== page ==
My recent days have been spent staring at the ceiling, drawing abstract doodles on a whiteboard, or closing my eyes and watching higher-dimensional images fly through my consciousness. No, I haven’t been on drugs. I’m after a very specific piece of mathematics, to solve a specific problem. But I have no idea what that mathematics is.

I’m after the sameness between functions of time and functions that react to events. Here is my best attempt at putting my images into words:

I will call them (generalized) Reactives, to confuse classical FRP people :-). A Reactive is defined over an environment space, which is a set of environments (with some structure). Time is an environment space; it is uniform and boring, so all of its environments are identical or isomorphic. There is also an Event environment space, whose inhabitants are roughly Events from reactive (a set of separated occurrences).

A Reactive takes an environment and outputs values in terms of it somehow. Reactives have a notion of translation. Say you have a reactive over an event space which is “False until the next mouse click and then True”. Translating this switches which mouse click it is talking about, but not when the mouse clicks occur; so the transition point will always be exactly on an external mouse click. However, since time is a uniform space, translation of a reactive over time does correspond to simple translation, since there is no interesting structure to query.

I don’t know yet what exactly an environment is. I am trying to capture the fact that reactives over an event space can only switch on occurrences of events, whereas reactives over time correspond to continuous functions. If an event environment looks like an FRP Event, what does the time environment look like?

Compact data types

Join me, fellow readers, as I learn some topology by pretending I know something about it.

I recently uploaded Martin Escardó’s infinite search monad to hackage, under the name infinite-search. It is a delightful little thing to play with, and has inspired some deeper thoughts about the connection between computation and topology.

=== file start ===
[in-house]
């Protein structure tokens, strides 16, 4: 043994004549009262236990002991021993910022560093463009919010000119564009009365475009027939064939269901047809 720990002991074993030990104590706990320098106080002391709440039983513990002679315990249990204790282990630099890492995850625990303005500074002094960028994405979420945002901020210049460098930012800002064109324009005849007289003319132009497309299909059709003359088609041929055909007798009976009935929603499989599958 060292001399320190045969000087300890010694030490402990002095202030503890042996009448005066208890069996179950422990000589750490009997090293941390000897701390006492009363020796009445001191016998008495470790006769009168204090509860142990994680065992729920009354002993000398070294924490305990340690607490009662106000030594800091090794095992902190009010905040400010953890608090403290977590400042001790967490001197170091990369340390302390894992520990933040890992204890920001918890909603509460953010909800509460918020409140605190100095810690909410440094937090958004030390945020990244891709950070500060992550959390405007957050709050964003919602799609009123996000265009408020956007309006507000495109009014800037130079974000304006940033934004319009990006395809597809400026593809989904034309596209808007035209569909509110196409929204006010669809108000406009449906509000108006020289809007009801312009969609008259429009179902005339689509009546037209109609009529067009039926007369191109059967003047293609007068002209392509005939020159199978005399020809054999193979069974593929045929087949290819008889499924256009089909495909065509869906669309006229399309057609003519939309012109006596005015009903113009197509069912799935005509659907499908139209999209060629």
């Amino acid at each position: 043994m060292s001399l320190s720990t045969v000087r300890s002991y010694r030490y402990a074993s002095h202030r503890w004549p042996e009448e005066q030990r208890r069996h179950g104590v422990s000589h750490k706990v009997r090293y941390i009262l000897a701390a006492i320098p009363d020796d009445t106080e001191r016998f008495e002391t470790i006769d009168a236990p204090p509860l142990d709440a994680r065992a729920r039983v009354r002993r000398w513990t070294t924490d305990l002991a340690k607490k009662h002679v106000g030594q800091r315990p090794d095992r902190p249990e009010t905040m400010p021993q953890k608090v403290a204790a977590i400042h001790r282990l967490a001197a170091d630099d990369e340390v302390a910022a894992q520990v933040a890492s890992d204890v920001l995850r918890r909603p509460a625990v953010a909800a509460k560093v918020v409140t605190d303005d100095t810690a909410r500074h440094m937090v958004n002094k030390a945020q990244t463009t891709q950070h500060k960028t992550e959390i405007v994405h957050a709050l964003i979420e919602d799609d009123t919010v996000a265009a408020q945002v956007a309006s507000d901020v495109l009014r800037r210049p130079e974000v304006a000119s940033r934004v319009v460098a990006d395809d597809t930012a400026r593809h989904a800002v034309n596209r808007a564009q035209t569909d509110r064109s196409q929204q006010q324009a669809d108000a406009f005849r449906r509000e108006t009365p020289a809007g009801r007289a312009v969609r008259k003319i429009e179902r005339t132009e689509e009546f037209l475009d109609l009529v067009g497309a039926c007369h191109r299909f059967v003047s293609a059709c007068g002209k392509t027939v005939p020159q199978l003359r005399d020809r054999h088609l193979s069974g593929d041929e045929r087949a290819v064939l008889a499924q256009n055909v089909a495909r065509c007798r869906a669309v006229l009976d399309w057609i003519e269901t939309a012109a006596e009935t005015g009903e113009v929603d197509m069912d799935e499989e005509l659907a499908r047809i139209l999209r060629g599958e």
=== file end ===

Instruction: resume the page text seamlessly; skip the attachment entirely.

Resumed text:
Quick refresher on topology: a topological space is a set X together with a collection of subsets of X, called the open subsets. The open subsets must include the empty set and the entirety of X itself, and must be closed under arbitrary unions and finite intersections.

So for example, you can generate the standard topology on the real line by taking all the open intervals (a,b) and closing them under arbitrary unions. So for example, the set \cup \{ (a-\frac{1}{4},a+\frac{1}{4}) | a \in \mathbb{Z} \}, which is ball of radius 1/2 around every integer, is open. No solitary points are open; every point must have an arbitrarily small cloud of nearby points.

As another example, there is a topology on the natural numbers called the discrete topology, in which you consider every singleton set to be an open set and take arbitrary unions over those. In this topology, every subset of the naturals is open.

A space is compact if “every open cover has a finite subcover”. That means for any collection S of open sets whose union is the entire space, there is a finite collection S' \subseteq S whose union is also the entire space. Obviously all finite topologies are compact, because there are no infinite collections to begin with.

So the discrete topology on the naturals I talked about is not compact. Consider this cover: \{ \{n\} | n \in \mathbb{N} \}; just all the singleton open sets. This obviously has no finite subcollection which also unions to the entire set of naturals (if you leave out even one of these sets it fails to be a cover).

Okay, on to computation. Roughly what Martin Escardó’s work says is that compact spaces can be exhaustively searched. That is, if S is a compact space, then given a total function p :: S -> Bool, we can either compute an element of S satisfying p or compute that there is no such element. If we could figure out a way to form topological spaces on our data types, then we can know whether they are exhaustively searchable (and construct algorithms to search them).

A domain is the set of all elements of a data type, including partial ones (with ⊥s in them). So the domain for Bool is { ⊥, True, False }, and the domain for Either () is { ⊥, Left ⊥, Left (), Right ⊥, Right () }. To construct a topology (the Scott topology?) for the type, generate it by the sets of all compatible elements with some finite element of the domain. So the open sets for our Either () would be { { Left (), Right () }, { Left () }, { Right () } }. We also toss in the empty set, since it is the union of zero of these.